the force of friction only acts tangential to the curve of the road, and therefore the dot product of this frictional force with the unit vector that is PERPENDICULAR to the ramp results in 0, meaning it does not effect the normal force.
The final answer is D.
@neugauss
This is not the right answer. Sorry, but I have no time right now to point exactly where your equations are incorrect.
This very question has already been answered on OS by viniterranova in the question by jgonzales8.
i'm struggling to see how my answer is incorrect. whenever you have the time to tell me what exactly is wrong with it, i'd love to hear.
viniterranova's solution is in broken english and it insists that the value of gravity is unknown. however, the idea is silly because gravity near the surface of the earth is constant??
i don't see how the gravity would be different at all?
and then he seems to solve for the "gravity" by assuming the answer to the question is 7240N? I don't see at all how he comes to that number?
please tell me where and how i'm incorrect, because the solution posted by viniterranova makes no sense to me at all.
Have a look at the drawing.
We have only 3 forces :
- W = mg weight, vertical downwards
- N normal force by the road, our unknown
- T friction force, parallel to the road, also unknown
|dw:1354741925183:dw|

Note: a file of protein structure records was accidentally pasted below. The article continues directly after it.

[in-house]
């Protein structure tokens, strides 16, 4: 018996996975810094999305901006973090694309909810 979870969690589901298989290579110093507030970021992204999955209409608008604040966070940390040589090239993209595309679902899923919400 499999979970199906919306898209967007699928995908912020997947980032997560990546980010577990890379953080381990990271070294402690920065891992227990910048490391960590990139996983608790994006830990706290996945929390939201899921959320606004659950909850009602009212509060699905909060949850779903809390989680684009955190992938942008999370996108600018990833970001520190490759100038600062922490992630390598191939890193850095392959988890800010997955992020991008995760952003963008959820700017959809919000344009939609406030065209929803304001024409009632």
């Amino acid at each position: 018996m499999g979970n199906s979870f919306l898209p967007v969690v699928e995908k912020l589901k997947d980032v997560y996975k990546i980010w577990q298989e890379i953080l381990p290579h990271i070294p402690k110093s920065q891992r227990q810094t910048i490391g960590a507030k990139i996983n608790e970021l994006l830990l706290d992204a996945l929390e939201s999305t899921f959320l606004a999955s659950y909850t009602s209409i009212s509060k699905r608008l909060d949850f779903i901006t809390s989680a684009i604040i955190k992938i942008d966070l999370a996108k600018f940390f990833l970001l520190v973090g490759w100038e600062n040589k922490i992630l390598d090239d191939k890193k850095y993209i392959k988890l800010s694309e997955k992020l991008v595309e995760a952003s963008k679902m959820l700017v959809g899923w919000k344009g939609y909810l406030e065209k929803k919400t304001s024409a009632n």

N's 2nd law states that \(\vec W + \vec N + \vec T = m\vec a\)
As the motion is known (steady circular), the acceleration is horizontal and known:
a = v²/R
Now, as we want N and do not know the value of T, we project this relation on the axis normal to the road. It leads to:
\(-mg\cos \theta+N+0=m\Large\frac{v^2}{R}\normalsize \sin\theta\)
which leads to \(N=m(g\cos\theta+\Large\frac{v^2}{R}\normalsize \sin\theta)\)
with g = 9.8 or 10 m/s², the nearest answer is A.
ah yes, your answer makes more sense than viniterranova's answer, and our answers our essentially the same.
i disagree with the sign between your answer, though.
the normal force is from the road/ramp pushing back against the car with equal and opposite force that is being applied on it. the car will be applying some force on it -- toward the ramp -- and the centripetal acceleration will be applying some force as well -- AWAY from the ramp. the addition of the vector components of these two forces that are normal to the road/ramp will therefore be opposite in sign -- because one is pulling the car away from the ramp, and the other is pushing the car into the ramp.
therefore, the final answer must be
Fn = m[ cos(25)g - ( ((v^2)/R)sin(25) ) ]
which results in approximately 3430N, or choice D.
"and the centripetal acceleration will be applying some force as well -- AWAY from the ramp. "
This cannot be true. You are probably mistaking centripetal acceleration and centrifugal force.
Fn = m[ cos(25)g - ( ((v^2)/R)sin(25) ) ] is not possible because the faster the car, the greater Fn must be to help it change its velocity inwards.
Your formula, with the minus sign, says that the faster the car, the weaker the normal force. If the car is fast enough, Fn would become zero and the car would hover above the road: this is simply not possible.